Monthly Archives: September 2014

Farm and raspberry news

We have enjoyed this week so, so much.  An entire week of warm, dry weather at this time of year is a gift.  Mud and rain complicate every task.

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Steve walks the farm in the morning to make his harvest decisions. I love this corner of our farm.  Unlike most of our flat fields, this area is a basin.  Steve contours the fields, so they are all at different angles.

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We are making progress with our winter squash harvests.  All the Sweet Dumpling, delicata, acorn and Sugar Dumplings are tucked away.  We’ve begun the butternut harvest, but there are many more to pick.  It looks like a very good squash crop this year.  From right, Boi tosses acorn squash, Jory clips the squash, Jon catches, and Caitlyn packs the acorns into wooden bins.

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Our farm work is so enjoyable on warm days.

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From left, Mario, Kerry and Tristan harvest fennel for your CSA boxes this week.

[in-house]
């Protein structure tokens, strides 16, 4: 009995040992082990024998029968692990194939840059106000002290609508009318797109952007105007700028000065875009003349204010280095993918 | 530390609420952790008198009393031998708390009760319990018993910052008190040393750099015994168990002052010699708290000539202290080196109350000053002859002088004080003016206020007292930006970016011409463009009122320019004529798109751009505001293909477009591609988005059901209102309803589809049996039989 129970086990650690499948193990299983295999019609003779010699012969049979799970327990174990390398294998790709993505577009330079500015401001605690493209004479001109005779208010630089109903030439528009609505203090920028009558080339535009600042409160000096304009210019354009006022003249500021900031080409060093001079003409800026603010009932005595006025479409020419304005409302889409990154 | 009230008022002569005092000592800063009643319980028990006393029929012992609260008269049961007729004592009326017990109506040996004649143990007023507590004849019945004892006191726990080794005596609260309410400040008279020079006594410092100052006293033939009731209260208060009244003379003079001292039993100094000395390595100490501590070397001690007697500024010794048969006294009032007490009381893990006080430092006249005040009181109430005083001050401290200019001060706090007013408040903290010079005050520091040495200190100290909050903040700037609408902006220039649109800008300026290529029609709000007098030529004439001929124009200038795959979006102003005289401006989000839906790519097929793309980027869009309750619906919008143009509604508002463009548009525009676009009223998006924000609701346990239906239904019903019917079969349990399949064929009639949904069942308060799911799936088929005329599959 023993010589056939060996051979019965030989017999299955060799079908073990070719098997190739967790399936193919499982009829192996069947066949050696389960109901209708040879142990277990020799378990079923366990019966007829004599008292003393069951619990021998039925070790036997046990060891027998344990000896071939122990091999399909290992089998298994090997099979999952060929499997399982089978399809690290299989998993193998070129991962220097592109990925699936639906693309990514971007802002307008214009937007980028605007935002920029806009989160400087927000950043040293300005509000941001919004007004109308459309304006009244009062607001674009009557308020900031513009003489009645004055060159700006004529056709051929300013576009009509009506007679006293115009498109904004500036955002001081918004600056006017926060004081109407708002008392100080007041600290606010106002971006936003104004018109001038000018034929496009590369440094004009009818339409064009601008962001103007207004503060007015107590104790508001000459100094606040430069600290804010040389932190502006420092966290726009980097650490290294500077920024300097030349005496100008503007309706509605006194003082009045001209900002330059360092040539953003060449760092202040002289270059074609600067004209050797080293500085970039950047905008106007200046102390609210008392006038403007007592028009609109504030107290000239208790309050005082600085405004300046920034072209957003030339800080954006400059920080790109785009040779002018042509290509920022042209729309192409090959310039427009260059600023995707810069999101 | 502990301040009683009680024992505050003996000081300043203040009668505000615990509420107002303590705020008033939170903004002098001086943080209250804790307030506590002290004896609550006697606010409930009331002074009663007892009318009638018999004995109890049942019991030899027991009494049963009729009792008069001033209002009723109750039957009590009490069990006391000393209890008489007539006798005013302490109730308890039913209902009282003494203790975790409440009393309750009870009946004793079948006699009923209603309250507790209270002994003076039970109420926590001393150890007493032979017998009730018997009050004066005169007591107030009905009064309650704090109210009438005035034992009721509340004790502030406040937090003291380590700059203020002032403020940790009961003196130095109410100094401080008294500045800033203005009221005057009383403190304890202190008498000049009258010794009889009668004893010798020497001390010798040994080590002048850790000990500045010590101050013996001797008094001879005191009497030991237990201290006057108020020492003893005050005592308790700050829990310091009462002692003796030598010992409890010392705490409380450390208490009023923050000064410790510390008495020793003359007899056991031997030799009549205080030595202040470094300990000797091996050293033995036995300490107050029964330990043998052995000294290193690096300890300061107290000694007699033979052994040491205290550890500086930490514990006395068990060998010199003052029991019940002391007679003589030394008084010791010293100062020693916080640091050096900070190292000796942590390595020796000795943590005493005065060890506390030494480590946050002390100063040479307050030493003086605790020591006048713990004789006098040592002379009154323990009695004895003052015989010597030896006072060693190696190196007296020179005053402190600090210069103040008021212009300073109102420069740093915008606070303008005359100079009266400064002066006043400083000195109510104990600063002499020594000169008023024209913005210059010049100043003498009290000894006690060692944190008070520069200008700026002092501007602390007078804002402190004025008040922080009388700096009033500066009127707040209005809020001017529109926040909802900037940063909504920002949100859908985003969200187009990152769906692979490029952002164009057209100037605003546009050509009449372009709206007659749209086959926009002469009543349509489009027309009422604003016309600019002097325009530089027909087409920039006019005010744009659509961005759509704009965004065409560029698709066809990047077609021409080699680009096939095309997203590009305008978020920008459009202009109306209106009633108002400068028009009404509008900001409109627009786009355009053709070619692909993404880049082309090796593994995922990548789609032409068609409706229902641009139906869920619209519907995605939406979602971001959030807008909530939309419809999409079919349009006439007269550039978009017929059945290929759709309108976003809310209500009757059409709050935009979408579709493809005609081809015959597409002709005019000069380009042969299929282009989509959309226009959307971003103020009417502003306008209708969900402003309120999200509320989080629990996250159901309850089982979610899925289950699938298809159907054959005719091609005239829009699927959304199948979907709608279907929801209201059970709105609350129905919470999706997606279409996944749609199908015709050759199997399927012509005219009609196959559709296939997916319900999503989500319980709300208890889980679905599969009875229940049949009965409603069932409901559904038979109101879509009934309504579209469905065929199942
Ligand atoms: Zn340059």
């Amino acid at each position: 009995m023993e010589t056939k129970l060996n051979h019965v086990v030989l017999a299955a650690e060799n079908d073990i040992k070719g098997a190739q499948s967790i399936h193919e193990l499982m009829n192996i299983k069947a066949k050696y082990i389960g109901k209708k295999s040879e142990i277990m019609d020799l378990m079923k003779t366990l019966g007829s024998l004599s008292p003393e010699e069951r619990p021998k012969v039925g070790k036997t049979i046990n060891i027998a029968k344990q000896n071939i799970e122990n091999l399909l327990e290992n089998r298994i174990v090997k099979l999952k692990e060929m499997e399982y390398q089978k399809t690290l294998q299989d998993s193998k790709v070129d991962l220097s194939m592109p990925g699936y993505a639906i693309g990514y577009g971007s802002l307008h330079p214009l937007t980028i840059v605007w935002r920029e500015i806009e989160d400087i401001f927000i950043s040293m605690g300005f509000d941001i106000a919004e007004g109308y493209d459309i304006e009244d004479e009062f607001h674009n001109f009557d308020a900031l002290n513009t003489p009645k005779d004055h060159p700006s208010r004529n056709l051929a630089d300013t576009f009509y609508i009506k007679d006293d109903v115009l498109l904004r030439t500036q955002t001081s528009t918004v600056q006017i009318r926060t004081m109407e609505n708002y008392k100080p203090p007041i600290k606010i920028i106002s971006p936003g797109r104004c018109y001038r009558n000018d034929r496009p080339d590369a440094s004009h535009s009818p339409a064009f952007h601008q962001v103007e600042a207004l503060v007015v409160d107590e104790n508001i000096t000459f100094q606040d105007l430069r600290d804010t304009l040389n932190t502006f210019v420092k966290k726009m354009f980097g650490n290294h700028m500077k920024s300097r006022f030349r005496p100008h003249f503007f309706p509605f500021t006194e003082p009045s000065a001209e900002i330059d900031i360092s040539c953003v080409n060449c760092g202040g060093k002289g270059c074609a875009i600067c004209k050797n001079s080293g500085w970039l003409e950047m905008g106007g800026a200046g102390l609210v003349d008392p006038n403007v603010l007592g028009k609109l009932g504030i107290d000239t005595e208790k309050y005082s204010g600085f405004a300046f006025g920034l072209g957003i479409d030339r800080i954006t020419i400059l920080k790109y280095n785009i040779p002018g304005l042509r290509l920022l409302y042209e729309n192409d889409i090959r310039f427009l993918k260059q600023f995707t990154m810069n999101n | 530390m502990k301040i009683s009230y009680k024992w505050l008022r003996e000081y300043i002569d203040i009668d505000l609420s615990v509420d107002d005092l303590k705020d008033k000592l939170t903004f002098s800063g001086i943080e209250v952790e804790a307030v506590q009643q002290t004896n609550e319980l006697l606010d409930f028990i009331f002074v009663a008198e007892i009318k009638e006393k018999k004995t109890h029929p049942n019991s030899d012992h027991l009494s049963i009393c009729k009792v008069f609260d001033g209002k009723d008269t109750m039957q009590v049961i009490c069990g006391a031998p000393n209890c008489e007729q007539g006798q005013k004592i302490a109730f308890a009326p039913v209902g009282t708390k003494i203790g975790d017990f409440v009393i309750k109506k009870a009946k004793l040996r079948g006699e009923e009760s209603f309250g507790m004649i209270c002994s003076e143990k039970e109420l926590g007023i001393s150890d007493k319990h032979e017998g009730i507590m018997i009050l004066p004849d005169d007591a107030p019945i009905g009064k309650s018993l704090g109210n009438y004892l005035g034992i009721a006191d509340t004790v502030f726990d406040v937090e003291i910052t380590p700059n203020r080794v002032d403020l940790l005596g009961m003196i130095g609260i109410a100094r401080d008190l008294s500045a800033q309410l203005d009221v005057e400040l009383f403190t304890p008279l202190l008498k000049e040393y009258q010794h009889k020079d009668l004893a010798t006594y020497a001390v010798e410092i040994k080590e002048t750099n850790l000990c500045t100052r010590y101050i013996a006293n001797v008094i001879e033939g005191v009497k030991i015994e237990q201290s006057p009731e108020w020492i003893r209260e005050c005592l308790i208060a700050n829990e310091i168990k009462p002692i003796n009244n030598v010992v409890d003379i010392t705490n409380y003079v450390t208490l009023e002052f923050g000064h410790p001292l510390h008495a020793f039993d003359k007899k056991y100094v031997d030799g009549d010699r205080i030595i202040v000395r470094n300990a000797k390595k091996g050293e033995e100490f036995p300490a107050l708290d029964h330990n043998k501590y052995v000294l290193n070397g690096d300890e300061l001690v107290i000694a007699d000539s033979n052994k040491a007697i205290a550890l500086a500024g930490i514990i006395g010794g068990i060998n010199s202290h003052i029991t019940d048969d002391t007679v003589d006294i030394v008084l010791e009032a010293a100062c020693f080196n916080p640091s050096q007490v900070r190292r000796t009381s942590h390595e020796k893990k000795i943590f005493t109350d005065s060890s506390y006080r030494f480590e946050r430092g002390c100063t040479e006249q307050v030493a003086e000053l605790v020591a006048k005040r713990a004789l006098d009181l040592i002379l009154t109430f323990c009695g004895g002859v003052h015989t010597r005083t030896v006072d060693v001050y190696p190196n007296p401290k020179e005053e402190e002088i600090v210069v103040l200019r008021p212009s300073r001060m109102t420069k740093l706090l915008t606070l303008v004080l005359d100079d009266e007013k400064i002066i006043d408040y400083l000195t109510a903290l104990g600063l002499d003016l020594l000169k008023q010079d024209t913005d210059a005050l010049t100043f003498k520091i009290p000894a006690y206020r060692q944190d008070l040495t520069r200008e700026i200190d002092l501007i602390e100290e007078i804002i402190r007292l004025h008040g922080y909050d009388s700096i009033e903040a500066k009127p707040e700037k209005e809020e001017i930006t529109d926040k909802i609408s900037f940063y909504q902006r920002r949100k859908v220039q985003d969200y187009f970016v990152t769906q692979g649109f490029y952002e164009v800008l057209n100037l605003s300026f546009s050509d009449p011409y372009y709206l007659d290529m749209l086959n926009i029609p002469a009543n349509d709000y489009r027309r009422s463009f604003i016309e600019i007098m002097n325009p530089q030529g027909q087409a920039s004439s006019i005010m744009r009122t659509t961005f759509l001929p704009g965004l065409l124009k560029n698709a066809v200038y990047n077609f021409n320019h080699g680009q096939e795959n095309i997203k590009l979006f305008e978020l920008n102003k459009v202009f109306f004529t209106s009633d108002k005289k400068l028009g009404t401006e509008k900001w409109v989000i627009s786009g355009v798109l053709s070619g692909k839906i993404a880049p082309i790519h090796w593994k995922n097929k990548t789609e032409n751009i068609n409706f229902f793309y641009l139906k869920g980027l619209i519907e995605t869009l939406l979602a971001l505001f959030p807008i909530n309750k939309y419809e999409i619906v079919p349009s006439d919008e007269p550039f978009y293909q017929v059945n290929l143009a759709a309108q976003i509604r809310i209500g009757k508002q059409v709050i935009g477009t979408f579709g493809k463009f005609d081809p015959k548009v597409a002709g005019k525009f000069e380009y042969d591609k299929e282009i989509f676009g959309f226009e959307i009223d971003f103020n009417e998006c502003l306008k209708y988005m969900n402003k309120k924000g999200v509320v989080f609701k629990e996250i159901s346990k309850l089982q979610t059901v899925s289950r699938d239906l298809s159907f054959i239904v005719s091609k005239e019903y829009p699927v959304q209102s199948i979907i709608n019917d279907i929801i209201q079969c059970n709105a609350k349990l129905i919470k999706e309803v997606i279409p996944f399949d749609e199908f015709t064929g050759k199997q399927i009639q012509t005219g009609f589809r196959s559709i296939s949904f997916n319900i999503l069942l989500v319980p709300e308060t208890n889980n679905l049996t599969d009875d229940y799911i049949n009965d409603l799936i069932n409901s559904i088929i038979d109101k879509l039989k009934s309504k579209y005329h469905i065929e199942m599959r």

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From left, Clint, Billy and Michael clean onions.  We dry our onions in the greenhouse, then run them though a topper to remove leaves and loose skins, and knock off most of the dirt.  It is a dusty job, so it’s great to take care of this step outside.  Now the onions are stashed in our dry storage cooler.

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Sunset through the greenhouse.

Raspberry update

It is time to acknowledge that we will not have raspberries for the CSA boxes, nor will we host raspberry u-picks.  Spotted wing drosophila (SWD) have wreaked havoc again this year.  This fruit fly pest arrived in the USA in 2008, and in Wisconsin in 2012.  We invested in growing a raspberry crop this year, but our techniques to control SWD failed.  We are collaborating with UW entomologists again this year (and will next year too).  So far, their studies have focussed on the fruit fly’s biology and behavior, as there are big gaps in basic knowledge about the pest.  This past winter answered an essential question of whether SWD can survive our coldest winters.  The answer is “yes.”  Remember last winter’s Polar Vortex?  The fruit fly survived without trouble.